When you look at the numbers, one thing has become clear: the real estate market locally has stabilized after 5+ years of some of the most tumultuous times in American history.  By no means was it an easy go of it locally-especially after Hurricane Sandy made it to our shoreline back in October of last year.

realestatesiny_market_report_262The impacts of the hurricane were clearly evidenced in home sale numbers for this past November, a month after the storm.  With just 182 home sales, it was a drop of over 14% from the prior month, and a whopping 33% from a year prior.  However, a brighter side emerged after the storm, rebounding a little over 32% in December.

All in all, it was enough to put the market as a whole above 2011 in many facets and it's the first time the market has seen gains across several key statistics.  It would have likely been even better overall, if not for the impacts of the hurricane.

So let's take a look at some of the more impressive improvements.  In 2012, median home sale prices were up ten thousand dollars from 2011, moving from $375,000 to $385,000.  Also, the amount of home sales overall jumped slightly-about 2.5 percent overall.

One of the real interesting numbers overall was the amount of total homes for sale on the market, which was considerably lower than Staten Island has seen in the past several years.  In December of 2011, there were 3,018 residential homes on the market, and this past December saw 2,502-a 17% decline.  For home sellers, it might be an indication that on the supply side, demand will leave fewer options for homebuyers, pushing home prices higher.  However, that really hasn't been the case-at least not yet-as buyers seem to wait on the sideline until they find what they're looking for.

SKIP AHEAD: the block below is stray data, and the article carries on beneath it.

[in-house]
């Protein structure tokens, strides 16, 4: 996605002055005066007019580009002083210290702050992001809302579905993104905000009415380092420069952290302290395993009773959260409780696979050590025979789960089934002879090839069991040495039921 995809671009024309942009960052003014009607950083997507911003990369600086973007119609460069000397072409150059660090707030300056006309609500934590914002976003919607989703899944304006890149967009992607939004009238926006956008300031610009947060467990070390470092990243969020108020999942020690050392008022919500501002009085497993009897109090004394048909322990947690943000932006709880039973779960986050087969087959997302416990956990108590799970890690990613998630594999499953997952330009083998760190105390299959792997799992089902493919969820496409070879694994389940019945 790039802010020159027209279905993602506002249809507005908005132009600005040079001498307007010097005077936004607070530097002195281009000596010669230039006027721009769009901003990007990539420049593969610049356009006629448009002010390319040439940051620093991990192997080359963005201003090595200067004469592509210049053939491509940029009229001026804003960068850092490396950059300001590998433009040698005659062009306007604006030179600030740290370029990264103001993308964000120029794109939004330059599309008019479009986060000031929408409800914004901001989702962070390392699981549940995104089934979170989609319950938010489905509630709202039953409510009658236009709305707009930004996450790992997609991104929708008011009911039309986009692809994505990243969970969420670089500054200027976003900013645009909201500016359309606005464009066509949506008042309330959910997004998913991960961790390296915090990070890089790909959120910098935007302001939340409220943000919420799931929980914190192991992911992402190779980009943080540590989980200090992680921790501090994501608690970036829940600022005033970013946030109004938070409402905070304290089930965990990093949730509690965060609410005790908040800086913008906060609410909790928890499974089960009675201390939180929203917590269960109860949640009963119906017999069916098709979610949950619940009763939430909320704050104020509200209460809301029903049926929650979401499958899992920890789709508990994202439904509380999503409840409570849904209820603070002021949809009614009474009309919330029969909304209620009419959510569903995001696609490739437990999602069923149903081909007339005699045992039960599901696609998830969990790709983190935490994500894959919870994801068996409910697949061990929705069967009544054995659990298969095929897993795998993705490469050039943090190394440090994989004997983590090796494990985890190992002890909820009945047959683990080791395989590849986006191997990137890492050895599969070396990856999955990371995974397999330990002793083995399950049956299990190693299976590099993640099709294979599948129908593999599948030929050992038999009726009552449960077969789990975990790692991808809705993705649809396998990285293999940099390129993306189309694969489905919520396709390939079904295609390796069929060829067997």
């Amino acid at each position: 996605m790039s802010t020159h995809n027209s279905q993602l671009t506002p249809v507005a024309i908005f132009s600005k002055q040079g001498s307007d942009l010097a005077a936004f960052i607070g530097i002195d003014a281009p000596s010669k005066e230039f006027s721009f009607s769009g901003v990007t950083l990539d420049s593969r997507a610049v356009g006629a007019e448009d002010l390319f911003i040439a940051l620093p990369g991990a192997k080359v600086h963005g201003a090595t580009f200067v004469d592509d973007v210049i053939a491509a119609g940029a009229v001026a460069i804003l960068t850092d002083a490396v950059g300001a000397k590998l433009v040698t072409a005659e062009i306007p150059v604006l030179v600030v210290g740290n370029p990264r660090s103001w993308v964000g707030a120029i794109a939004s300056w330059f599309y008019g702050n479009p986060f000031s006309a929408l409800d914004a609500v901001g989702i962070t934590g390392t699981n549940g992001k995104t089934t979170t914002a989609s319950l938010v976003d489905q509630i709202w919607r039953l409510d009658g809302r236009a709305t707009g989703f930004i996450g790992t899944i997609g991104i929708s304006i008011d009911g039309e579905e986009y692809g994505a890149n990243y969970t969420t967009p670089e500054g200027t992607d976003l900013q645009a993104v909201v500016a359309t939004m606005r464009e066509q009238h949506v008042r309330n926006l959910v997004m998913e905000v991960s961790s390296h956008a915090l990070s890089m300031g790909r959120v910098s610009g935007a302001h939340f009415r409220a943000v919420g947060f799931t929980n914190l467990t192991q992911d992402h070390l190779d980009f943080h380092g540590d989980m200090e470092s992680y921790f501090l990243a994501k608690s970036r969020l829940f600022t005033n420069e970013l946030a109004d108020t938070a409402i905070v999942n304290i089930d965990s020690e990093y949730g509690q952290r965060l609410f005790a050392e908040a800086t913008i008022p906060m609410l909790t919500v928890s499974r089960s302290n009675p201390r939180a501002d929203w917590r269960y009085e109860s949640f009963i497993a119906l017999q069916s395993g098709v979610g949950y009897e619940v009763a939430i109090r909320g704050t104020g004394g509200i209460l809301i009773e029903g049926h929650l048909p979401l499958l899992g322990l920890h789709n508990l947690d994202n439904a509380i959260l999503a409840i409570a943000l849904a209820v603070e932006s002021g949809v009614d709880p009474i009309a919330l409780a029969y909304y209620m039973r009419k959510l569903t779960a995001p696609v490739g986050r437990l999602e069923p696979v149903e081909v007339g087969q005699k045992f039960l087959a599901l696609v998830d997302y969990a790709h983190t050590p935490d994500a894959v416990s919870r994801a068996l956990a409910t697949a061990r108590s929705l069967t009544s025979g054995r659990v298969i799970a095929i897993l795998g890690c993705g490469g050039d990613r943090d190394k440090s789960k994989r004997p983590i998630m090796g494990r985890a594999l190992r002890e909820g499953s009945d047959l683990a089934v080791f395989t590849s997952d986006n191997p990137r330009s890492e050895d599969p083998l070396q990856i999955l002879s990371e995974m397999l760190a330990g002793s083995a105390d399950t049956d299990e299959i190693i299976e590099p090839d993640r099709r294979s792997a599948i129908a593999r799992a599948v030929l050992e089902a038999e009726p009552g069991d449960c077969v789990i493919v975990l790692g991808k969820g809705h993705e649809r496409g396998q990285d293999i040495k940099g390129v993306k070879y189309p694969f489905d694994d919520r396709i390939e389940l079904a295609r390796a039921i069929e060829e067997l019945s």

You may ask how I arrived at that conclusion.  Basically, the percentage of list to sell prices has not really changed from 2011 to this past year.  It went from 93.89% in 2011 to 93.76% in 2012.  Additionally, the homes that remained on the market averaged 155 days this past year, as compared to 2011's 141-day average.  It's these numbers that are a more perplexing piece of this puzzle.  However, it's very possible that the hurricane had some impacts on the average days on the market, as the market was in about a three-week hiatus following Sandy.  It would be the most obvious hypothesis to conclude-at least at this point.

Another sign is just a bit more visual, as homebuyer activity has been increasing steadily since the storm.  Now, it looks like the biggest thaw of a freezing real estate market might be what's on tap for spring.

Posted by Anthony Licciardello on


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